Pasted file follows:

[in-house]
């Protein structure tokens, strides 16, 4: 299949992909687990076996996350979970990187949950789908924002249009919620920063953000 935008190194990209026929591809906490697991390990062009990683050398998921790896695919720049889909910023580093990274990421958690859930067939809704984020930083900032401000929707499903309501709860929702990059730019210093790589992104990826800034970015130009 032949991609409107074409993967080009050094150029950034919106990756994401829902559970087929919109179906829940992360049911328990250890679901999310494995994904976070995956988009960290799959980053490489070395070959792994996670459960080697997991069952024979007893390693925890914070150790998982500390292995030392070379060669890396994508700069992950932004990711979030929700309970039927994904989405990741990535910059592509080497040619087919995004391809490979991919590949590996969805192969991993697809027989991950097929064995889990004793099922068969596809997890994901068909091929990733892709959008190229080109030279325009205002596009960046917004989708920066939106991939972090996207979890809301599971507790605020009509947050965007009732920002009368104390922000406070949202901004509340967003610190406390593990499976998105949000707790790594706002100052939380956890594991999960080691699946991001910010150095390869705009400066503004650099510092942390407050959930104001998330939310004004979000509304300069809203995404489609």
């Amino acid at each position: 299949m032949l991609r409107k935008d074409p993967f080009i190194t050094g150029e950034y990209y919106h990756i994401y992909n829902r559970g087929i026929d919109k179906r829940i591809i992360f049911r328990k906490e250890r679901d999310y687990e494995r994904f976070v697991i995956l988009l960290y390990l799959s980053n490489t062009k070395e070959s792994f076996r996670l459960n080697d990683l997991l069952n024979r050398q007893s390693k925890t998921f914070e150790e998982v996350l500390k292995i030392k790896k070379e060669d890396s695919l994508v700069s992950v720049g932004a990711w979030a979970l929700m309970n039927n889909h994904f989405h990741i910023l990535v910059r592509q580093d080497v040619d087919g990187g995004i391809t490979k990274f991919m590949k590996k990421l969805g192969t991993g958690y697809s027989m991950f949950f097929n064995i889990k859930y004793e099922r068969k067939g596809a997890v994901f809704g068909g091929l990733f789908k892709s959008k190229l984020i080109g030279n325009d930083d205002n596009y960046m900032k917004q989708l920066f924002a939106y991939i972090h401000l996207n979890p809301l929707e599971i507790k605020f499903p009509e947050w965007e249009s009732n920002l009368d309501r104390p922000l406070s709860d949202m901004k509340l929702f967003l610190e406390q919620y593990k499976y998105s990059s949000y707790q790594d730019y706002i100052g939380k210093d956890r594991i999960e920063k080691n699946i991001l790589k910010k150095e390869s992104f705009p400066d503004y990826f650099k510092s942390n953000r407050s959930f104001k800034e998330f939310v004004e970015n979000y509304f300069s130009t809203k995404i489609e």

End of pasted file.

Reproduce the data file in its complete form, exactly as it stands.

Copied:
[in-house]
């Protein structure tokens, strides 16, 4: 299949992909687990076996996350979970990187949950789908924002249009919620920063953000 935008190194990209026929591809906490697991390990062009990683050398998921790896695919720049889909910023580093990274990421958690859930067939809704984020930083900032401000929707499903309501709860929702990059730019210093790589992104990826800034970015130009 032949991609409107074409993967080009050094150029950034919106990756994401829902559970087929919109179906829940992360049911328990250890679901999310494995994904976070995956988009960290799959980053490489070395070959792994996670459960080697997991069952024979007893390693925890914070150790998982500390292995030392070379060669890396994508700069992950932004990711979030929700309970039927994904989405990741990535910059592509080497040619087919995004391809490979991919590949590996969805192969991993697809027989991950097929064995889990004793099922068969596809997890994901068909091929990733892709959008190229080109030279325009205002596009960046917004989708920066939106991939972090996207979890809301599971507790605020009509947050965007009732920002009368104390922000406070949202901004509340967003610190406390593990499976998105949000707790790594706002100052939380956890594991999960080691699946991001910010150095390869705009400066503004650099510092942390407050959930104001998330939310004004979000509304300069809203995404489609």
């Amino acid at each position: 299949m032949l991609r409107k935008d074409p993967f080009i190194t050094g150029e950034y990209y919106h990756i994401y992909n829902r559970g087929i026929d919109k179906r829940i591809i992360f049911r328990k906490e250890r679901d999310y687990e494995r994904f976070v697991i995956l988009l960290y390990l799959s980053n490489t062009k070395e070959s792994f076996r996670l459960n080697d990683l997991l069952n024979r050398q007893s390693k925890t998921f914070e150790e998982v996350l500390k292995i030392k790896k070379e060669d890396s695919l994508v700069s992950v720049g932004a990711w979030a979970l929700m309970n039927n889909h994904f989405h990741i910023l990535v910059r592509q580093d080497v040619d087919g990187g995004i391809t490979k990274f991919m590949k590996k990421l969805g192969t991993g958690y697809s027989m991950f949950f097929n064995i889990k859930y004793e099922r068969k067939g596809a997890v994901f809704g068909g091929l990733f789908k892709s959008k190229l984020i080109g030279n325009d930083d205002n596009y960046m900032k917004q989708l920066f924002a939106y991939i972090h401000l996207n979890p809301l929707e599971i507790k605020f499903p009509e947050w965007e249009s009732n920002l009368d309501r104390p922000l406070s709860d949202m901004k509340l929702f967003l610190e406390q919620y593990k499976y998105s990059s949000y707790q790594d730019y706002i100052g939380k210093d956890r594991i999960e920063k080691n699946i991001l790589k910010k150095e390869s992104f705009p400066d503004y990826f650099k510092s942390n953000r407050s959930f104001k800034e998330f939310v004004e970015n979000y509304f300069s130009t809203k995404i489609e």